One whole area of functionality that is largely unexploited by most GTD app developers is dealing with the often perceived problem of overwhelm - of “drowning” in seemingly endless lists, feeling anxious about not finding things or overlooking things etc.
Non-GTD apps do not have this exact problem, not the same flavor of it, anyway, because these apps (and methodologies) are based on stringing up all the actions on a timeline (scheduling), which gives the users an illusion of full control. It also provides for a colorful, graphical interface. But scheduling has many serious disadvantages, as we all know, and GTD is firmly against it (except for objective calendar actions such as appointments etc; and objective “impossible before” dates, called Ticklers). The end result is that GTD apps often leave us with long “impenetrable” lists of actions; important and unimportant, large and small, related and unrelated, which many users of GTD apps voice concerns over.
I think it is perfectly viable (and not necessarily difficult) to create a set of related functionalities that tackle this problem area. Some or all of these features have been mentioned in other threads:
a colored “review attention” (or “priority”) indicator can help us see those actions that need special consideration during the particular type of visit to a list that we are now doing, e.g. the weekly review, the morning scan, recurrent during-the-day task selection checks etc. http://forum.gtdnext.com/t/review-attention-or-priority
elimination filtering (NOT filtering) can help us create one single list of good choices (with no false positives; and nothing missing) and will also enable us to use more specific context tags without increasing the overall amount of tagging work. http://forum.gtdnext.com/t/filtering-hide-show-etc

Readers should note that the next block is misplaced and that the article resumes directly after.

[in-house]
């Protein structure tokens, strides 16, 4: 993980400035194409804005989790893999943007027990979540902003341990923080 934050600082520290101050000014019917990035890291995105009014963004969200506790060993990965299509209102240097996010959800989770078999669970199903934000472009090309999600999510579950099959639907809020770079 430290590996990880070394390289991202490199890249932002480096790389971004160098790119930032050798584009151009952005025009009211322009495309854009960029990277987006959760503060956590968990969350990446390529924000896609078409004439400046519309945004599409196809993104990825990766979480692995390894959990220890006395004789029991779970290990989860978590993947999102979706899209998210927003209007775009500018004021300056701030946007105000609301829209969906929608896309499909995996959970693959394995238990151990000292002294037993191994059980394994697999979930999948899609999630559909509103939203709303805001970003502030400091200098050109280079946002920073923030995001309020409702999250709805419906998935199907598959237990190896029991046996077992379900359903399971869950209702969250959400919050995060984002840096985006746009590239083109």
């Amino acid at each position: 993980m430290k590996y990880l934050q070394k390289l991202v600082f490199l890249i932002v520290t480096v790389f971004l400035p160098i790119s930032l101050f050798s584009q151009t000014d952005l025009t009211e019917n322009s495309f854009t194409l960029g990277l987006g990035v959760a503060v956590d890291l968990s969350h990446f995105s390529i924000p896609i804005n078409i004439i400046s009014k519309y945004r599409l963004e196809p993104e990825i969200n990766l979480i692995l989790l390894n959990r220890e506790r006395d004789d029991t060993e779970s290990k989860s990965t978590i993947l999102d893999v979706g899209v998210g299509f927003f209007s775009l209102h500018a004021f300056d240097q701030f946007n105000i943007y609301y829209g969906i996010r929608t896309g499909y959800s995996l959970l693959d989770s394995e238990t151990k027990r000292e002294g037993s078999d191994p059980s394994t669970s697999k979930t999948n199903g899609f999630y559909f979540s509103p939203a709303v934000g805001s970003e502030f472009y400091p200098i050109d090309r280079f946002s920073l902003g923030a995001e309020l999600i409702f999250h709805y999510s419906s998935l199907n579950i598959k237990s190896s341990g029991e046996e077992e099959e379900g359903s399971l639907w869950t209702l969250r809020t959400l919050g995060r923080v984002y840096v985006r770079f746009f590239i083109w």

grouping of lists (by context, project, priority etc) can eliminate the initial feeling of overwhelm and guide our eyes to what we need to see even without having to filter
color coding of particularly significant contexts etc can further help guide our eyes regardless of what grouping/sorting we have in place at the moment.
a “since date” (historic start date) can help us use dates objectively and thereby reduce the counterproductive urge to schedule tasks to “arbitrary” dates in the future (that make no sense to us when we get there).
The combination of these little tools should not be underestimated. For example, Since dates would work perfectly in combination with “review attention” above (if during a review we discover that a dangerously long period of time has elapsed we can simply increase the review attention level). And color coding are a natural complement to grouping/sorting and to attention - combined, they can give us the essentials in a glance. And effective tagging and filtering would seem to be absolutely key to the whole GTD concept of selecting tasks on the go rather than scheduling them - amazing that developers have not exploited this, and no wonder at all then that so many users have concluded from these primitive apps that they have no use for contexts.
For any app it is essential to be strong in some area where other apps are not strong. Overwhelm is a general problem, especially in GTD and GTD apps. All apps are very weak and unimaginative there. GTDNext would have the ability to be the first one out to offer a reasonably comprehensive set of simple-to-use features that really help tackle this problem. And I am sure there is room for many new creative ideas that could further boost GTDNext’s position in this area. (And this would go well with the other potentially strong area of functionality with hierarchies and sequential control as a means to have overview of what is on our plate overall and how it relates to each other).